Jazz, looking for new pathways | The Daily Star
12:00 AM, October 23, 2011 / LAST MODIFIED: 12:00 AM, October 23, 2011

Jazz, looking for new pathways

(From left) Tim Armacost, Tony Jefferson, Paul Beaudry and Bennett Paster in Dhaka. Photo: Amirul Rajiv

For Paul Beaudry, a dream has come true: the bassist, composer, producer, vocalist and educator from New York was visiting Dhaka with his jazz ensemble, Paul Beaudry & Pathways, last weekend. The group stayed here for a free live performance at the Independent University, Bangladesh (IUB) Amphitheatre last night and will interact with Bangladeshi music students at an educational workshop today. “This is a region I've always wanted to visit,” Beaudry said in an interview with The Daily Star before the concert yesterday. “I've been waiting ten years to see this place,” he added.
The bandleader was accompanied by Tim Armacost on tenor sax and alto flute, Tony Jefferson on drums and Bennett Paster on keyboard. The group, which lives and performs in New York, released their first recording, the self-titled “Paul Beaudry & Pathways”, last year. Now, they are on a tour throughout South and Central Asia. They play traditional jazz and blues with folk and world music influence. Their repertoire combines the band members' compositions and arrangements with selected standards from jazz's broad stylistic range. As they are always looking for new pathways, they break boundaries and try to integrate new melodies from all over the world in their own sound. “I'm interested in the transformation,” Beaudry said.
Even though this was the band's first visit to Bangladesh, the musicians managed to bring a Bangla song to the stage. Keyboardist Bennett Paster explained: “It is important to incorporate local sounds to create a relationship with the audience.” Beyond that, some songs are liked by people all over the world, because “a great song is a great song, no matter where in the world you play it.”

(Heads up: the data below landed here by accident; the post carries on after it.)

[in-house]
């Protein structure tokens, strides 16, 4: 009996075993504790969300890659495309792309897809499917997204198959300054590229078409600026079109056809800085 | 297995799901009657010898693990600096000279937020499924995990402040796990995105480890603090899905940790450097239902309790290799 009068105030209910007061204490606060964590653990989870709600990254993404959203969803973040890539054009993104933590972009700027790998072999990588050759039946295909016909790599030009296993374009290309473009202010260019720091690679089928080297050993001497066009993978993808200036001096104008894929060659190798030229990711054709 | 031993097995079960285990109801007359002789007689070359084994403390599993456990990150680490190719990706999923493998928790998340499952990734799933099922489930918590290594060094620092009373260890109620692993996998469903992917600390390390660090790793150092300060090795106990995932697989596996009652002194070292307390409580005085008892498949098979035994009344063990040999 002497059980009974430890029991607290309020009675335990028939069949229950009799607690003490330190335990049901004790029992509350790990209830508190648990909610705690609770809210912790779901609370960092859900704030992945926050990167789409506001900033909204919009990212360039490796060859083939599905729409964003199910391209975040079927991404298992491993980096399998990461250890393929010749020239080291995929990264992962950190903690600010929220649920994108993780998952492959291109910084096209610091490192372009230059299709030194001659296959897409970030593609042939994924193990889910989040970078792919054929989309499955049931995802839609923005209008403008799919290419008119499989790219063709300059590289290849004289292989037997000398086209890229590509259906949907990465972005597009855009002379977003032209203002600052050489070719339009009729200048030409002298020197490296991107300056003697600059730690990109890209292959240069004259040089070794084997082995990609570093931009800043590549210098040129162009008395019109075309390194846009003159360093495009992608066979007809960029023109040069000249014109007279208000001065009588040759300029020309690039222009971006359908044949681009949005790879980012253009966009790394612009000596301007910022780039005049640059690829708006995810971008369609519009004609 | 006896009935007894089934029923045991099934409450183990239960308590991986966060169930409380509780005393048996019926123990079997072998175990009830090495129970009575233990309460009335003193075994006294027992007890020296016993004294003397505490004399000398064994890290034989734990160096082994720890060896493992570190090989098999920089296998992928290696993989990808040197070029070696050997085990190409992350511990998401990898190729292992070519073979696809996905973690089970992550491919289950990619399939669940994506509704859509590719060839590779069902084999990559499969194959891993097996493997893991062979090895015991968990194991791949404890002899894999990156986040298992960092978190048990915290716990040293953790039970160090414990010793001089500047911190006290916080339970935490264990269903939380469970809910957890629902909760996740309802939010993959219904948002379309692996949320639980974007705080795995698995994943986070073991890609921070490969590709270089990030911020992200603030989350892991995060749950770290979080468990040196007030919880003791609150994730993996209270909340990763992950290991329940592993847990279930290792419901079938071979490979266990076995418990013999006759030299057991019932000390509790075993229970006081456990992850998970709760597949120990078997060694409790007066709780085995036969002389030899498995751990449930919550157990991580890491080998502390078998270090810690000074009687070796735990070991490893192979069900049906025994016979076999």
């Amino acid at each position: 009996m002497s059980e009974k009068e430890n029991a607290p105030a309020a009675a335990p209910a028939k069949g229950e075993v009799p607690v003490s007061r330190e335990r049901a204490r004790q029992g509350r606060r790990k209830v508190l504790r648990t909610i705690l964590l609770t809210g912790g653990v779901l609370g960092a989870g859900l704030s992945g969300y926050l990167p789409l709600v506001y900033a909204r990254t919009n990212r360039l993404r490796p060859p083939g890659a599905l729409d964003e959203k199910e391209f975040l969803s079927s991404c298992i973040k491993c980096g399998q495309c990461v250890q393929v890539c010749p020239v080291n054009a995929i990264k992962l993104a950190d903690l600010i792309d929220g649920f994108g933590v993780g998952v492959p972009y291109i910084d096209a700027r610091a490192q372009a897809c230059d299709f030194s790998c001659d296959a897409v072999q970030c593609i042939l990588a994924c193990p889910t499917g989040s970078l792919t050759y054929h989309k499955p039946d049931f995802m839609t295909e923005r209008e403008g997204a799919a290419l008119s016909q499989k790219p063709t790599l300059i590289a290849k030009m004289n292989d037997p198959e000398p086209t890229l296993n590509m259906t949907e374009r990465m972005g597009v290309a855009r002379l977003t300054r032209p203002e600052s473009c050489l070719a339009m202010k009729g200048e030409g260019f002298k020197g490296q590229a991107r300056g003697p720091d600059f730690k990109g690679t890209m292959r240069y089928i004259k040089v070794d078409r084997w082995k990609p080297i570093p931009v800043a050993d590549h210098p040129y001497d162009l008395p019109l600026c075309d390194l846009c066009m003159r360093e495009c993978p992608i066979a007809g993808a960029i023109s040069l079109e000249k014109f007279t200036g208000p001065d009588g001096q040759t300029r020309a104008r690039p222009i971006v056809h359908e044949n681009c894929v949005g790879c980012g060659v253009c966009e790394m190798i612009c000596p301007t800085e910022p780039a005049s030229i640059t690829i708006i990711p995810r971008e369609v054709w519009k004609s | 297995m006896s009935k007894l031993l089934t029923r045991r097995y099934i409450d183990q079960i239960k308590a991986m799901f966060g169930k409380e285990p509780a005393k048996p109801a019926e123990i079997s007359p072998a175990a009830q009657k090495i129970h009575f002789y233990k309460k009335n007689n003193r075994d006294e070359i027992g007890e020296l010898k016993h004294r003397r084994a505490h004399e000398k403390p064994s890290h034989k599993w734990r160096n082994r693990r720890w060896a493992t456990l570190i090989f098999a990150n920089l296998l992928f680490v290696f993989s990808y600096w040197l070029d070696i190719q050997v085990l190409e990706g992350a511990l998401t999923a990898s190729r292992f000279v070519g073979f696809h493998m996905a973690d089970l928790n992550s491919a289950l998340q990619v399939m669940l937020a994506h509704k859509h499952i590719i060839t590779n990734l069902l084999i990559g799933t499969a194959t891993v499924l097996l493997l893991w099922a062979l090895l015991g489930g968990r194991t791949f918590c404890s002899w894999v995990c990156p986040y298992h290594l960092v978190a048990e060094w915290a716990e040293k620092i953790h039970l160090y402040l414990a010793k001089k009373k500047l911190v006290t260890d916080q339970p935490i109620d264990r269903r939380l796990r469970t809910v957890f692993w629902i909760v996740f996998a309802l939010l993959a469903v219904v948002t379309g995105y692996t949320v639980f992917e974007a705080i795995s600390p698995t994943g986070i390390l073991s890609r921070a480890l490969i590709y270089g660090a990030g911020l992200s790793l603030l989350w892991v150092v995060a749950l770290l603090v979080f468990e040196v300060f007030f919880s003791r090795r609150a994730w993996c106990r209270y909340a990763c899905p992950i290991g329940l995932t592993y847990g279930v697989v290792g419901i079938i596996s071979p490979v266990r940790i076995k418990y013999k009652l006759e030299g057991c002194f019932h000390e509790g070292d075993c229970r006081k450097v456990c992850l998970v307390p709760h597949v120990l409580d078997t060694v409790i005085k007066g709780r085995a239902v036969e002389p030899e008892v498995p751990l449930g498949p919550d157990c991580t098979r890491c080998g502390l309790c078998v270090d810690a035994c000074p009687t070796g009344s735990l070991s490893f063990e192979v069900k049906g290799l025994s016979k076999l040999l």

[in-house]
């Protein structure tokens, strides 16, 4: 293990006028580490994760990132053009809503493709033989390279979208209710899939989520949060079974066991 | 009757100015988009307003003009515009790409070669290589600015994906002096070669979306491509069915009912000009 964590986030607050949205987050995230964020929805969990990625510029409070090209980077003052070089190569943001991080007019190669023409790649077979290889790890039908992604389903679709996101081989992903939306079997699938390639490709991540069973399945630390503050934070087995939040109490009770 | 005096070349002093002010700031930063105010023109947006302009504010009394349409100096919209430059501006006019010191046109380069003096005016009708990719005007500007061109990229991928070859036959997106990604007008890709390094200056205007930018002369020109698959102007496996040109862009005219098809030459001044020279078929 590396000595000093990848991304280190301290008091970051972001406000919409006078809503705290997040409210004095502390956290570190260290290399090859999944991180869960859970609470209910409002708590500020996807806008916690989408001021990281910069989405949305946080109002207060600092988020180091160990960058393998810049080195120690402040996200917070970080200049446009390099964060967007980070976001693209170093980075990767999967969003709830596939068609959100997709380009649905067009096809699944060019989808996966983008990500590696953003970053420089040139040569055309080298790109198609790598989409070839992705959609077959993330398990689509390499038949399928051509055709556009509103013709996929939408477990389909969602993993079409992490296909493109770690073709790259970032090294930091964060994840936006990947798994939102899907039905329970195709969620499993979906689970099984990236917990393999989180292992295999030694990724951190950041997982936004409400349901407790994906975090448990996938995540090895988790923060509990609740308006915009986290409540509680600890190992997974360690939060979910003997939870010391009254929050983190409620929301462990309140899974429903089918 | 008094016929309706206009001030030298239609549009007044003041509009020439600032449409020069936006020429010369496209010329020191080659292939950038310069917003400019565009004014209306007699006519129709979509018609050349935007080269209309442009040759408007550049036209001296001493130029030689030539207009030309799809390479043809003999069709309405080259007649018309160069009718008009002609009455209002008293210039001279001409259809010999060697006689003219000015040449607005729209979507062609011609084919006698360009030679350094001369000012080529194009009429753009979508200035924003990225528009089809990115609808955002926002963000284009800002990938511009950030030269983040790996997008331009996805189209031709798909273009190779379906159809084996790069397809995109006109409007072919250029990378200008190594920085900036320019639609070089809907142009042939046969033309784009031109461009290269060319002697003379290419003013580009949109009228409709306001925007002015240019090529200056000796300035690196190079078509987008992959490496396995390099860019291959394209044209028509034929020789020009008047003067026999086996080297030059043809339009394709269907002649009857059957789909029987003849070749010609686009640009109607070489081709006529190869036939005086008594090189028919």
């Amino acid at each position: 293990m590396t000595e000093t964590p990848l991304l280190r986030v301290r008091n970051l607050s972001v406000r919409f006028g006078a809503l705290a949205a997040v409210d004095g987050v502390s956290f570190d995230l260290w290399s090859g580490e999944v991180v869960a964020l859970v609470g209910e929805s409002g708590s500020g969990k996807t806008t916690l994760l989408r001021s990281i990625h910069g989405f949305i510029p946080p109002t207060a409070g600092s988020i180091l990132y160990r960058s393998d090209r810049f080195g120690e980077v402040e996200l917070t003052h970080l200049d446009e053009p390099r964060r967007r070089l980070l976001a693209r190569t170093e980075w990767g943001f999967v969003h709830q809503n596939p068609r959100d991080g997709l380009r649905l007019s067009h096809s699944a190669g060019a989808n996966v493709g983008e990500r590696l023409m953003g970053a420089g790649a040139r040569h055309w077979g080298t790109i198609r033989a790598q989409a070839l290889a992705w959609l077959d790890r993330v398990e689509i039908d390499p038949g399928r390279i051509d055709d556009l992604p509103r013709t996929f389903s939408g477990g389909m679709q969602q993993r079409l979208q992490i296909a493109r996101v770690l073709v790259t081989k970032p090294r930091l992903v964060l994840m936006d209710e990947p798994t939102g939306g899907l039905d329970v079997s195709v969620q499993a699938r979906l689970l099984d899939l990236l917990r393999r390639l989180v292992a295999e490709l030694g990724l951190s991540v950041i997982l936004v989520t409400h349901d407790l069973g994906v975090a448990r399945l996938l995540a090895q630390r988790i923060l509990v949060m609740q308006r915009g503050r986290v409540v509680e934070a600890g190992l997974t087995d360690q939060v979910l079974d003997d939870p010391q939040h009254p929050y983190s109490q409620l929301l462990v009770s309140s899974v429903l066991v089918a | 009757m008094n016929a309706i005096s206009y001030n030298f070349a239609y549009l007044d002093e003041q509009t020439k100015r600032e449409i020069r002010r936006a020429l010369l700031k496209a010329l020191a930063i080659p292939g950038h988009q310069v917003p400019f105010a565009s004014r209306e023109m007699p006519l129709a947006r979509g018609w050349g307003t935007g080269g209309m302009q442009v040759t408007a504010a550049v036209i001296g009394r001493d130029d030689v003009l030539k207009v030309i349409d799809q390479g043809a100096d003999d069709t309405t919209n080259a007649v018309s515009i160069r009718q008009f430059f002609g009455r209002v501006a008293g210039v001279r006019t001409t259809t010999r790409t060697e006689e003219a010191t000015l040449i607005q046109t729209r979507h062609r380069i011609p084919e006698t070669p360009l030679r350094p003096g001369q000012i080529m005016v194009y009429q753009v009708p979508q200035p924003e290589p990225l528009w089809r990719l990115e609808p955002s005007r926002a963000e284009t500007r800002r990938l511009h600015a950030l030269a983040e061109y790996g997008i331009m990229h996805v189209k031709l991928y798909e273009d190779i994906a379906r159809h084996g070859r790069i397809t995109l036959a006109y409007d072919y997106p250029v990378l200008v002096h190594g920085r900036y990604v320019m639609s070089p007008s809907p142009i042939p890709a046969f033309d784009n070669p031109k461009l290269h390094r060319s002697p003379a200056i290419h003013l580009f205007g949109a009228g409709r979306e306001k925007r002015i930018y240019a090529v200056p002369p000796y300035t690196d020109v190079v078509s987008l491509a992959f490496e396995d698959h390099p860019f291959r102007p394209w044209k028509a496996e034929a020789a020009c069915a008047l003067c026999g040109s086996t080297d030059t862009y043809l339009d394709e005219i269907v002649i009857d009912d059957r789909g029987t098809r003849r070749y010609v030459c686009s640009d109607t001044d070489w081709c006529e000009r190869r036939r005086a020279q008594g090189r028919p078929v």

“I always try to prepare myself before visiting a country,” Beaudry said. He couldn't compare this country to anything he has seen so far: “Bangladesh is unique.” As the band left for India after the performance and workshop, the musicians didn't have much time to get to know Dhaka. “But we tried to take in as much as we could,” Beaudry said.
The concert and the workshop were made possible through The Rhythm Road: American Music Abroad -- a programme jointly sponsored by the U.S. State Department and Jazz at Lincoln Centre. Launched in 2005, Rhythm Road has sent 150 musicians to over 100 countries around the world. In addition to their Bangladesh stop, Paul Beaudry & Pathways will perform in Kazakhstan, Kyrgyzstan and India.
More information and sounds: www.paulbeaudry.com

The writer is an intern at The Daily Star

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